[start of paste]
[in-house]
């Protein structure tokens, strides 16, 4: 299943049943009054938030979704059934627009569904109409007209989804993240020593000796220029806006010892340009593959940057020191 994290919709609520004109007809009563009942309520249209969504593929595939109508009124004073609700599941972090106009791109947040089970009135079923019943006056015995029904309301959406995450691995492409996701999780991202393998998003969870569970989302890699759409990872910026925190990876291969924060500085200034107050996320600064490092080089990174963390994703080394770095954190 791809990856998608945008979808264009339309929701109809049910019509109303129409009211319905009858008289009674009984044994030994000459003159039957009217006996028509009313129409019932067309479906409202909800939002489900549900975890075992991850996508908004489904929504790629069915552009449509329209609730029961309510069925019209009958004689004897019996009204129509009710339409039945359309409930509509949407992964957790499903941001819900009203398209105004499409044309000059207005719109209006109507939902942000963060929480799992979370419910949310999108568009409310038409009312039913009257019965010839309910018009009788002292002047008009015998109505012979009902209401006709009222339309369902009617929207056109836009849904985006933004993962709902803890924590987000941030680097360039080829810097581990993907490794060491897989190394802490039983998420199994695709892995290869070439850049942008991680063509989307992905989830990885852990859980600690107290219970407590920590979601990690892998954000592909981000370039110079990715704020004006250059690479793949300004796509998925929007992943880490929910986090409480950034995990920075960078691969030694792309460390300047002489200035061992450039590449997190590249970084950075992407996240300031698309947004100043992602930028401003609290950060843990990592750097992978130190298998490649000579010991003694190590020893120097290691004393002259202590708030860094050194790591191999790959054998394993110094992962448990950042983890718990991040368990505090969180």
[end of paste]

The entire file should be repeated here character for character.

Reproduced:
[in-house]
């Protein structure tokens, strides 16, 4: 299943049943009054938030979704059934627009569904109409007209989804993240020593000796220029806006010892340009593959940057020191 994290919709609520004109007809009563009942309520249209969504593929595939109508009124004073609700599941972090106009791109947040089970009135079923019943006056015995029904309301959406995450691995492409996701999780991202393998998003969870569970989302890699759409990872910026925190990876291969924060500085200034107050996320600064490092080089990174963390994703080394770095954190 791809990856998608945008979808264009339309929701109809049910019509109303129409009211319905009858008289009674009984044994030994000459003159039957009217006996028509009313129409019932067309479906409202909800939002489900549900975890075992991850996508908004489904929504790629069915552009449509329209609730029961309510069925019209009958004689004897019996009204129509009710339409039945359309409930509509949407992964957790499903941001819900009203398209105004499409044309000059207005719109209006109507939902942000963060929480799992979370419910949310999108568009409310038409009312039913009257019965010839309910018009009788002292002047008009015998109505012979009902209401006709009222339309369902009617929207056109836009849904985006933004993962709902803890924590987000941030680097360039080829810097581990993907490794060491897989190394802490039983998420199994695709892995290869070439850049942008991680063509989307992905989830990885852990859980600690107290219970407590920590979601990690892998954000592909981000370039110079990715704020004006250059690479793949300004796509998925929007992943880490929910986090409480950034995990920075960078691969030694792309460390300047002489200035061992450039590449997190590249970084950075992407996240300031698309947004100043992602930028401003609290950060843990990592750097992978130190298998490649000579010991003694190590020893120097290691004393002259202590708030860094050194790591191999790959054998394993110094992962448990950042983890718990991040368990505090969180």